Perl has some sweet extensions to the regular expression syntax used by grep. My pgrep program is a quick-and-dirty implementation with Perl of pattern matching that gives you access to Perl's complete regular expression capabilities. I find Perl's word boundary matching feature (\b) especially useful.

The syntax is simply:

pgrep pattern [file1 [file2...]]

Some usage examples:

Display all lines in gh.c containing "printf" pattern:
% pgrep printf gh.c
gh.c:       fprintf(stderr,
gh.c:                   fprintf(stderr,"bad address: %s\n",h);
gh.c:       printf("%s %s ", ip, host->h_name);
gh.c:            printf("%s ", *s);
gh.c:       printf("\n");
gh.c:       fprintf(stderr,"%s:",msg);
gh.c:       fprintf(stderr,"HOST_NOT_FOUND\n");
% []
Only display calls to "printf," not "fprintf":
% pgrep '/\bprintf\b/' gh.c
gh.c:       printf("%s %s ", ip, host->h_name);
gh.c:            printf("%s ", *s);
gh.c:       printf("\n");
Perform a case-insensitive search on the same file (analogous to "grep -i"):
% pgrep /host/i gh.c
gh.c:  *   get host info
gh.c:       struct hostent
gh.c:      *host;
gh.c:       for (s = host->h_aliases; *s; ++s)
gh.c:        case HOST_NOT_FOUND :
gh.c:       fprintf(stderr,"HOST_NOT_FOUND\n");

Note: The surrounding slashes in the regular expression argument are optional.

pnews: Simple news posting client that uses the NNTP protocol.
I wrote this utility as an exercise in Perl networking.

The invocation arguments are:

-h host
Specify NNTP posting host. Otherwise, the default host specified by the $NNTPSERVER environment variable is used.
-s subject
Set message subject. If not specified, the program will prompt for a subject.
Enable debugging output
-t command
For testing purposes, send an NNTP command to your server, and display the result.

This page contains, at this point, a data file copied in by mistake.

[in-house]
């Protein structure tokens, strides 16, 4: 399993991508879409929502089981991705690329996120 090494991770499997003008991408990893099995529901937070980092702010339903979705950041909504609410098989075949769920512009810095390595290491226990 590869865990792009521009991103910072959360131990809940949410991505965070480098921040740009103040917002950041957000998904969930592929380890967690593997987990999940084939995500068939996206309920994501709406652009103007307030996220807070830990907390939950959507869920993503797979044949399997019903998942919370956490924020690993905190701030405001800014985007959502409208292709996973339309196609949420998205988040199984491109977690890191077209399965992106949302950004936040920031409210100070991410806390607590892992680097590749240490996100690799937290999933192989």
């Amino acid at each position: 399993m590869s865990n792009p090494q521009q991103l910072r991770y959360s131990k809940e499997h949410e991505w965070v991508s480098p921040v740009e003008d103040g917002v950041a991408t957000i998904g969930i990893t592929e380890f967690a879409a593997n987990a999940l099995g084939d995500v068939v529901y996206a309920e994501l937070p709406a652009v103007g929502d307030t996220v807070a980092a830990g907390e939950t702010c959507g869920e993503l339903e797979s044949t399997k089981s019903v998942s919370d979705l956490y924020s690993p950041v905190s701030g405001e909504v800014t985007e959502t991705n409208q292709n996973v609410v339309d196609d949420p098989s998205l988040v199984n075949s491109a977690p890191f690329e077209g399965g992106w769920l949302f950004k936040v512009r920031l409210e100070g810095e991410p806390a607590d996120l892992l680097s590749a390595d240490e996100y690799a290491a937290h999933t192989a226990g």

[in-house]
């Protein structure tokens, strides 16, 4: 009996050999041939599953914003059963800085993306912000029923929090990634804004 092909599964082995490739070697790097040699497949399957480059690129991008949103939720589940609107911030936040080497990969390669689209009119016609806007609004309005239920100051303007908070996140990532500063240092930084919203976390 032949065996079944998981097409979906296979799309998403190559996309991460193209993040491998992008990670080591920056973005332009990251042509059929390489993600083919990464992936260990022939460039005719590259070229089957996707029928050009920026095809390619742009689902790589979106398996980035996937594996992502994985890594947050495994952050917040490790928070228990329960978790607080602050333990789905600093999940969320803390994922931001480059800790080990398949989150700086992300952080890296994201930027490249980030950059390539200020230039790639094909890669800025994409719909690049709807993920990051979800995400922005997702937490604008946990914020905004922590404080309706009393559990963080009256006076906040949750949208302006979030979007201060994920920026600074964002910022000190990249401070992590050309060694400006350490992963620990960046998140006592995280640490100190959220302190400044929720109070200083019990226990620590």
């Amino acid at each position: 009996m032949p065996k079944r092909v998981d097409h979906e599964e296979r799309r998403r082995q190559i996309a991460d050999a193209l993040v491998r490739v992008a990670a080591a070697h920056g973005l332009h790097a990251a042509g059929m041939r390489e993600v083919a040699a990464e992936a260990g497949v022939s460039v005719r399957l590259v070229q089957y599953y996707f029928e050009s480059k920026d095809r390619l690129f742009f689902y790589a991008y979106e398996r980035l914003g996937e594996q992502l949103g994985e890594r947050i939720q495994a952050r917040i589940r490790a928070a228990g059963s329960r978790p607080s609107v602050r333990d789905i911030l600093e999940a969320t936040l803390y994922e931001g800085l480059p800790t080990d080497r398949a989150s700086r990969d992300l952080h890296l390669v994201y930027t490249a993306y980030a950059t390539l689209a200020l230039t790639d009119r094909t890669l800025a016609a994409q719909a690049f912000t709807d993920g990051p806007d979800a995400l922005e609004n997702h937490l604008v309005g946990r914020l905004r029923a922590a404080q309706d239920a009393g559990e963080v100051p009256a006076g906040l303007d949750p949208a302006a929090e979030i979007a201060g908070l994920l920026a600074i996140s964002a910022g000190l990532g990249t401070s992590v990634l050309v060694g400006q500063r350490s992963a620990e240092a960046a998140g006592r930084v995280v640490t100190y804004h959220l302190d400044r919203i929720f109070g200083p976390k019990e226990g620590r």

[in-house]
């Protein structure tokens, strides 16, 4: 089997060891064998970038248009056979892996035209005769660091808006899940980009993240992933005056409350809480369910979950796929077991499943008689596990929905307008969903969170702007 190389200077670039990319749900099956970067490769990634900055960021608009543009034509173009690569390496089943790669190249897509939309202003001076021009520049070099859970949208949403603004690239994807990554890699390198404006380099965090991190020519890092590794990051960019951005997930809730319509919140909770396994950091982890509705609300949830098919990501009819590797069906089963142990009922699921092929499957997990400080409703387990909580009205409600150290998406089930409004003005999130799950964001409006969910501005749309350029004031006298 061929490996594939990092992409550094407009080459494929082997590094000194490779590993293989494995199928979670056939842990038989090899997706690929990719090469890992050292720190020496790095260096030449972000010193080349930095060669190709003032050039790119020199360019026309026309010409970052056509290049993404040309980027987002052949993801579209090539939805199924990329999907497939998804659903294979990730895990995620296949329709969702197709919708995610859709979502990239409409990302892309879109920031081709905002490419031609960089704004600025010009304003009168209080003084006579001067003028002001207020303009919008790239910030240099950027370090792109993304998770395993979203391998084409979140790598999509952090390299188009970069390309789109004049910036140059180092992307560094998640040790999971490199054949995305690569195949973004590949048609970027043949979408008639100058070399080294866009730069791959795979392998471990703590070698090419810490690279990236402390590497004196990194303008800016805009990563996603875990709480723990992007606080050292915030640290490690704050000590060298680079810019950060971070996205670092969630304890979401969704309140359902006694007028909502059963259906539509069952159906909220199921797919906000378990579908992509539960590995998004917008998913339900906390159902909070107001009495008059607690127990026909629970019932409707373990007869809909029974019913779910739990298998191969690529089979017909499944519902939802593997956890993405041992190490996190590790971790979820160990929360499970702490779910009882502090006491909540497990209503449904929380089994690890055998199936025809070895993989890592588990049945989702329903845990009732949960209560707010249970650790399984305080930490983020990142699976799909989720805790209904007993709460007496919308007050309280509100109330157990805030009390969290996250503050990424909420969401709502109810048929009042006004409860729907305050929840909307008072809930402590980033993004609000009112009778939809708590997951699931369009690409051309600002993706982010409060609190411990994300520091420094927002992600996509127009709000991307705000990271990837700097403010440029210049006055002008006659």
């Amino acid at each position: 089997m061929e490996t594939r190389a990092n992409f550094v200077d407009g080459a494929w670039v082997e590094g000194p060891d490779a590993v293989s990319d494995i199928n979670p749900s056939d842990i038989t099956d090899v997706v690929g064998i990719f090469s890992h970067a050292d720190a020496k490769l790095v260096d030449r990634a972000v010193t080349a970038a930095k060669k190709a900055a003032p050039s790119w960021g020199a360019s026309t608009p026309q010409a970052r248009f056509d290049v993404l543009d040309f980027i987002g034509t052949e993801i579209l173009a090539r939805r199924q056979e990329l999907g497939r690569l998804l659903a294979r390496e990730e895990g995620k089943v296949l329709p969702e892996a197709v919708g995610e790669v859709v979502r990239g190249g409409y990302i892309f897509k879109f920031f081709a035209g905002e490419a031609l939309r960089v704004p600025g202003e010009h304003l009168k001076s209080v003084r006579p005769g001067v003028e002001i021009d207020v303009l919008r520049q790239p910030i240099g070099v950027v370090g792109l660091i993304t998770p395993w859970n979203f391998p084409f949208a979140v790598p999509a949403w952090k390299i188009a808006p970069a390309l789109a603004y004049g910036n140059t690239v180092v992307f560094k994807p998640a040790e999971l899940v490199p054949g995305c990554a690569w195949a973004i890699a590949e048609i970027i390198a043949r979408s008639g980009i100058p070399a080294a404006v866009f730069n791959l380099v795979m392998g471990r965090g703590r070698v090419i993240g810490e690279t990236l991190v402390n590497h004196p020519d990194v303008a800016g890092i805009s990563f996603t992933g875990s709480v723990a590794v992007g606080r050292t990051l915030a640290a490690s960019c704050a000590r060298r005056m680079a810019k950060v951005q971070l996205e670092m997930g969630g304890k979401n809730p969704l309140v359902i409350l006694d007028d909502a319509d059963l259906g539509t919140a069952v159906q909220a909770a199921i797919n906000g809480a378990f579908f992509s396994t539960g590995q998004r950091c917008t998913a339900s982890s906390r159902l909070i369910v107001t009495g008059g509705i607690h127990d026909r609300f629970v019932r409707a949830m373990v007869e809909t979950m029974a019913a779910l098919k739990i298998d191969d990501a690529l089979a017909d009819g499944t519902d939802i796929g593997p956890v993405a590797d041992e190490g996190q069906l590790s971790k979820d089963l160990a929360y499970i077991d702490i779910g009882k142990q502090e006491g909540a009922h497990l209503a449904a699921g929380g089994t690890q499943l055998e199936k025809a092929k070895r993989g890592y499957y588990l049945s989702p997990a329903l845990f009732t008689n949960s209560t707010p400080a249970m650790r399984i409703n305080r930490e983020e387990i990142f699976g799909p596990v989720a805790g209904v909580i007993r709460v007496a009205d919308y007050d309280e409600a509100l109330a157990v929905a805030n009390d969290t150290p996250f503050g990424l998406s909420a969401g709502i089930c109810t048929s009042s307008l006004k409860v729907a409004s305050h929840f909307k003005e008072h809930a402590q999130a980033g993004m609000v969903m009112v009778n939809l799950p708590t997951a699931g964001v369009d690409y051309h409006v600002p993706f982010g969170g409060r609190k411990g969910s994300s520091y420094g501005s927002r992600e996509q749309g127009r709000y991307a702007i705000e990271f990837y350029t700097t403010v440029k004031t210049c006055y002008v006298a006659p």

A few examples:

To post a message:
% pnews

The program will prompt you for newsgroups and a subject, invoke your favorite editor, and post the message.

To test your server:
% pnews -t help

Send a "help" message to your NNTP daemon and print the result.

tarls: List contents of an archive created by the UNIX tar command.
I developed tarls to demonstrate the use of the Perl unpack function. The tar-archive format is one of the few widely accepted file formats in the UNIX system world. The record structure can usually be found in /usr/include/tar.h. The tarls program simply lists the contents of a tar file.

The command-line syntax is:

tarls tar-format-file

Here's an example displaying the contents of the /tmp/cfiles.tar file:

% tarls /tmp/cfiles.tar
    ryan/ims         786 Mon Aug 29 15:26:19 EDT 1994 touchport.c
    ryan/ims        4982 Thu Dec 15 14:28:10 EST 1994 utmpdmp.c
    ryan/ims         989 Thu Dec  8 15:37:57 EST 1994 daemon_start.c
% []
which: Perl version of the UNIX system which program.
For some reason unknown to me, many UNIX systems vendors do not include the helpful which program with their operating systems. The UNIX which command looks for a specified program along the command-search path specified in the C shell's .cshrc file, and displays its path name. (It also expands command alias definitions). When I came across a UNIX-based platform that didn't have this useful utility--UNICOS, to be exact--I cobbled up this version with Perl.

Unlike the distributed version, my version searches the list of directories in the PATH environment variable. In particular, the value of the Perl $ENV{PATH} is split into fields and each resulting directory examined for the specified command-line argument. Like the distributed version, my version also displays the alias expansion for the specified argument.

Some usage examples:

% which cc
% []

% which pd
pd aliased to 'pushd'
% []

Copyright © 1995 The McGraw-Hill Companies, Inc. All Rights Reserved.
Edited by Becca Thomas / Online Editor / UnixWorld Online / beccat@wcmh.com

[Go to Content] [Search Editorial]

Last Modified: Sunday, 10-Sep-95 10:02:00 PDT